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Sporobolus indicus
( Smutgrass )

Tufted, perennial weed with flat, folded leaf blades, which become round at tip. Seedhead is very narrow with spreading branches. Seeds can be infected by black fungus, or brown and unaffected. Stems stand erect. Weed common to the southeastern United States.
Important Info : Weed common to the southeastern United States.


How to Grow this Plant:


Where can you buy this plant: Did you try Plant Finder?

Characteristics
Cultivar:n/a  
Family:Poaceae  
Size:Height: 0 ft. to 0 ft.
Width: 0 ft. to 0 ft.  
Plant Category:perennials, turf grasses,  
Plant Characteristics:low maintenance, seed start, spreading,  
Foliage Characteristics: 
Foliage Color:green,  
Flower Characteristics: 
Flower Color: 
Tolerances: 
Requirements
Bloomtime Range:not applicable  
USDA Hardiness Zone:8 to 11  
AHS Heat Zone:7 to 10  
Light Range:Any  
pH Range:Not defined for this plant  
Soil Range:Any  
Water Range:Any  

Plant Care



Fertilizing
Light
Watering
Planting
Problems
Weeds : Preventing Weeds and Grass

Weeds rob your plants of water, nutrients and light. They can harbor pests and diseases. Before planting, remove weeds either by hand or by spraying an herbicide according to label directions. Another alternative is to lay plastic over the area for a couple of months to kill grass and weeds.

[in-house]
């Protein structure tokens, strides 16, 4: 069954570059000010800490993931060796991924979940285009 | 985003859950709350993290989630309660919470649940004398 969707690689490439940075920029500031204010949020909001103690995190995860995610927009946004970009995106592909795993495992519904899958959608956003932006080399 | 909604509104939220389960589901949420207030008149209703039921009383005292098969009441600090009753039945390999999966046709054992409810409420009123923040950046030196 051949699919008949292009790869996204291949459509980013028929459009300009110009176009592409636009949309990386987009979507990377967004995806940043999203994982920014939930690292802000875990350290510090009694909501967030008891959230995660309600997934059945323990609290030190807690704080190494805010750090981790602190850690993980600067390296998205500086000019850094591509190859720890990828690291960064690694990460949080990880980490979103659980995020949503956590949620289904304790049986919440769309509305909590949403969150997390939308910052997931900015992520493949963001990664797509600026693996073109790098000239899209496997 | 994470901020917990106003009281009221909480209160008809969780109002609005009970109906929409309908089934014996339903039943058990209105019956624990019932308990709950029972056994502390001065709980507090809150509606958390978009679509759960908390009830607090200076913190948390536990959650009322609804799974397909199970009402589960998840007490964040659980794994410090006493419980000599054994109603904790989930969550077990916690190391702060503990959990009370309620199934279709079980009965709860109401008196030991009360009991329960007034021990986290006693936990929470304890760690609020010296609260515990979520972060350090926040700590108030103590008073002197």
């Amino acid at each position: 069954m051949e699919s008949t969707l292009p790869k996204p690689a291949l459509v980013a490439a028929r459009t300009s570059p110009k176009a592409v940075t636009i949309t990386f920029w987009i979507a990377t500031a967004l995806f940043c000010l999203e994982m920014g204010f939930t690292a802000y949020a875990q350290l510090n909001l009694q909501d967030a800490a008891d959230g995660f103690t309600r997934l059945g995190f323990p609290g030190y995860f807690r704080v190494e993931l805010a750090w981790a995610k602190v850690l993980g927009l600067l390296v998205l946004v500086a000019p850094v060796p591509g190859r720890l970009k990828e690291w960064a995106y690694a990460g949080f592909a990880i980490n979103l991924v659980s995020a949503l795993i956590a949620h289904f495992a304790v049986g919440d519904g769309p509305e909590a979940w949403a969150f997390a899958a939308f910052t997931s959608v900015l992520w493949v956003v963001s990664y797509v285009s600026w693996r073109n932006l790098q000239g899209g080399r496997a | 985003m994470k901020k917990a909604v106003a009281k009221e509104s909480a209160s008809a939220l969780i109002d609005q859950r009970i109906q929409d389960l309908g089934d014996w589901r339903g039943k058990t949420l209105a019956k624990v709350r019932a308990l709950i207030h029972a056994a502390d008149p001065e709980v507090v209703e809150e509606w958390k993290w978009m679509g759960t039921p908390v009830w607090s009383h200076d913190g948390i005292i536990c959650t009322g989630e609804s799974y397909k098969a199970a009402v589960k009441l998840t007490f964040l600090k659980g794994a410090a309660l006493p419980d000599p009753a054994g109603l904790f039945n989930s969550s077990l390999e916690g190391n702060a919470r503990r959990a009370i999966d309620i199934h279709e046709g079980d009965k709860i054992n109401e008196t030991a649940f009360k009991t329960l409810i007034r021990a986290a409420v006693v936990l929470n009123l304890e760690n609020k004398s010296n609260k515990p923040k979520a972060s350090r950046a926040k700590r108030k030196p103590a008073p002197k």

You may apply a pre-emergent herbicide prior to planting, but be sure that it is labeled for the plants you are wishing to grow. Existing beds may be spot sprayed with a nonselective herbicide, but be careful to shield those plants you do not want to kill. Non-selective means that it will kill everything it comes in contact with.

Mulch plants with a 3 inch layer of pinestraw, pulverized bark, or compost. Mulch conserves moisture, keeps weeds down, and makes it easier to pull when necessary.

Porous landscape or open weave fabric works too, allowing air and water to be exchanged.

Miscellaneous
Glossary : Soil Types

A soil type is defined by granule size, drainage, and amount of organic material in the soil. The three main soil types are sand, loam and clay. Sand has the largest particle size, no organic matter, little to no fertility, and drains rapidly. Clay, at the opposite end of the spectrum, has the smallest particle size, can be rich in organic matter, fertility and moisture, but is often unworkable because particles are held together too tightly, resulting in poor drainage when wet, or is brick-like when dry. The optimum soil type is loam, which is the happy median between sand and clay: It is high in organic matter, nutrient-rich, and has the perfect water holding capacity.

You will often hear loam referred to as a sandy loam (having more sand, yet still plenty of organic matter) or a clay loam (heavier on the clay, yet workable with good drainage.) The addition of organic matter to either sand or clay will result in a loamy soil. Still not sure if your soil is a sand, clay, or loam? Try this simple test. Squeeze a handfull of slightly moist, not wet, soil in your hand. If it forms a tight ball and does not fall apart when gently tapped with a finger, your soil is more than likely clay. If soil does not form a ball or crumbles before it is tapped, it is sand to very sandy loam. If soil forms a ball, then crumbles readily when lightly tapped, it's a loam. Several quick, light taps could mean a clay loam.

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